**Mosca’s Theorem Overview**

Mosca’s Theorem provides a framework to assess the risk and necessary timeframe for transitioning to quantum-resistant cryptographic systems. It posits that an organization’s cryptographic infrastructure is at potential risk if a quantum computer is developed within the period given by the sum of the shelf-life of its secrets and the time it would take to migrate to quantum-resistant algorithms.

The theorem can be distilled into an equation that helps to determine the risk to an organization:

Here is a simplified diagram (below) illustrating the relationship described by Mosca’s Theorem using a timeline

The blue bar represents the ‘Shelf-life of Secrets (x)’ — the time for which the secrets need to be kept safe.

The orange bar represents the ‘Migration Time (y)’ — the time needed to upgrade to quantum-resistant security.

The vertical dashed line represents the ‘Time to Quantum Computing (Q)’ — the estimated time by which quantum computers will be able to break current encryption.

The title of the diagram, “Risk occurs if x + y > Q,” indicates that if the sum of the shelf-life of secrets and the migration time exceeds the time to quantum computing, there is a risk that the data will become vulnerable once quantum computers are available.

This diagram is designed to convey the concept in simple terms, using ‘x’ and ‘y’ as the lengths of time for each phase and ‘Q’ as the deadline to beat.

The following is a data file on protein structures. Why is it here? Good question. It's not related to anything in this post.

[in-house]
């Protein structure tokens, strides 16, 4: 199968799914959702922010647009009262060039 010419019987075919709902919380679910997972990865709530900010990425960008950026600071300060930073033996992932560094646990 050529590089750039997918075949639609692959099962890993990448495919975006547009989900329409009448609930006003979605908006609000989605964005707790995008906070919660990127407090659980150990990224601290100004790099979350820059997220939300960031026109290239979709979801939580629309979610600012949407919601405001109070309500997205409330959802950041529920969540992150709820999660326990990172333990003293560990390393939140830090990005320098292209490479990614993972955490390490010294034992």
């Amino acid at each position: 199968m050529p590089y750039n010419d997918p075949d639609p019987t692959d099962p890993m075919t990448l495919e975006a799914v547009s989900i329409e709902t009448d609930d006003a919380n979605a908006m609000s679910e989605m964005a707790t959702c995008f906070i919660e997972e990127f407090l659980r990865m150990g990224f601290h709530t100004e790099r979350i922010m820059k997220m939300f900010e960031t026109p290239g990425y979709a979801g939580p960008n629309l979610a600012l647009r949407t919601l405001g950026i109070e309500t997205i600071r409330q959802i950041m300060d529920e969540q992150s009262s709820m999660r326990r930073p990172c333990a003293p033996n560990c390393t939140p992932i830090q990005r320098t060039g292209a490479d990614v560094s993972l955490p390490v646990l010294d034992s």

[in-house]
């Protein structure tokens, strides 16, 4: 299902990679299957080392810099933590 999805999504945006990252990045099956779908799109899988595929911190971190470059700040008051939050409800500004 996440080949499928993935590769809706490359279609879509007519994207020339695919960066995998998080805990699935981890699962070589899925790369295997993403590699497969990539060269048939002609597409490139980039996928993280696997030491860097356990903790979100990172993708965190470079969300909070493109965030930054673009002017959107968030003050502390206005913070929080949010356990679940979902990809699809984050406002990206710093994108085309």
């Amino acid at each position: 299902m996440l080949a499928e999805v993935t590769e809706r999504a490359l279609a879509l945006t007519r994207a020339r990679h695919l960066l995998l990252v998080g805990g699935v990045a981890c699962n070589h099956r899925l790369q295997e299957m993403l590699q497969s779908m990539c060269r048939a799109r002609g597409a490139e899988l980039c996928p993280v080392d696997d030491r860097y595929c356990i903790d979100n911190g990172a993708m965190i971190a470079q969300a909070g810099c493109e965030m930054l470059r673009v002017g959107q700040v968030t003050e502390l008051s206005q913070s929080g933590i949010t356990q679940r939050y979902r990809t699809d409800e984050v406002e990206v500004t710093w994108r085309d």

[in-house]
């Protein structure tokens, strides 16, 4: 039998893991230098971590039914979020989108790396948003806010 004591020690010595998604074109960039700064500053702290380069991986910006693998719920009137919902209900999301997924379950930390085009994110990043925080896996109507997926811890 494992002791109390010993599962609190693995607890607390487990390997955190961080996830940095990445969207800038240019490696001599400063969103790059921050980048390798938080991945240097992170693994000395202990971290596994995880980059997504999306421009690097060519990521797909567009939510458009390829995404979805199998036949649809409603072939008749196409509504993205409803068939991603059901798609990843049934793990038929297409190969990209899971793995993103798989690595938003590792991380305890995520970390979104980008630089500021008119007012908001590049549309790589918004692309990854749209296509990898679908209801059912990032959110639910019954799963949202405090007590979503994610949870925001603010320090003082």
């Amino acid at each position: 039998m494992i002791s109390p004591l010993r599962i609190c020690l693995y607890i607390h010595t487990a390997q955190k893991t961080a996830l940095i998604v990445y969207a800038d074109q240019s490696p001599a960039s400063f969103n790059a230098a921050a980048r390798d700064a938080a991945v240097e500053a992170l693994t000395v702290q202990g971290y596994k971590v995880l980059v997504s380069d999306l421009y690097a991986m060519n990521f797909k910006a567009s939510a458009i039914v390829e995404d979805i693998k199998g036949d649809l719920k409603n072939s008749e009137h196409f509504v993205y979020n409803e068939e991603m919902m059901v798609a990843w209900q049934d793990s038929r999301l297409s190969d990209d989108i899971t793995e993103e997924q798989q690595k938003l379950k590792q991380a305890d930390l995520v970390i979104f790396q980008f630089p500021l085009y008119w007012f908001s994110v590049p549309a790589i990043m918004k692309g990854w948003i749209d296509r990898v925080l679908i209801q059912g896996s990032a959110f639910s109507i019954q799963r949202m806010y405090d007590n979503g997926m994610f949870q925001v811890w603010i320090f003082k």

When an organization decides to migrate to post-quantum algorithms, it should follows these steps:

**Identification**

Identify all components that use public-key cryptography. This includes software, hardware, and data protection mechanisms that currently depend on cryptographic algorithms vulnerable to quantum attacks.

**Prioritization**

Prioritize the importance of each component’s security in the context of the organization’s operations and the sensitivity of the data it protects.

**Migration Time**

Mosca’s Theorem informs the risk management approach. The organization must assess how long each component’s data needs to remain secure (shelf-life) and estimate the time required to replace or upgrade the cryptographic elements (migration time).

**Risk Assessment**

They should consider the “risk horizon” — the estimated time until a quantum computer capable of breaking current cryptographic algorithms is expected to be developed.They also need to factor in the “quantum preparation period,” which is the time it will take for the organization to transition to quantum-resistant algorithms.

Based on this risk assessment, a migration strategy is developed. It should include plans for updating cryptographic algorithms, revising protocols, and possibly changing hardware that is not capable of supporting new, quantum-resistant algorithms.

**Contact SafeCipher to help you through this entire process**

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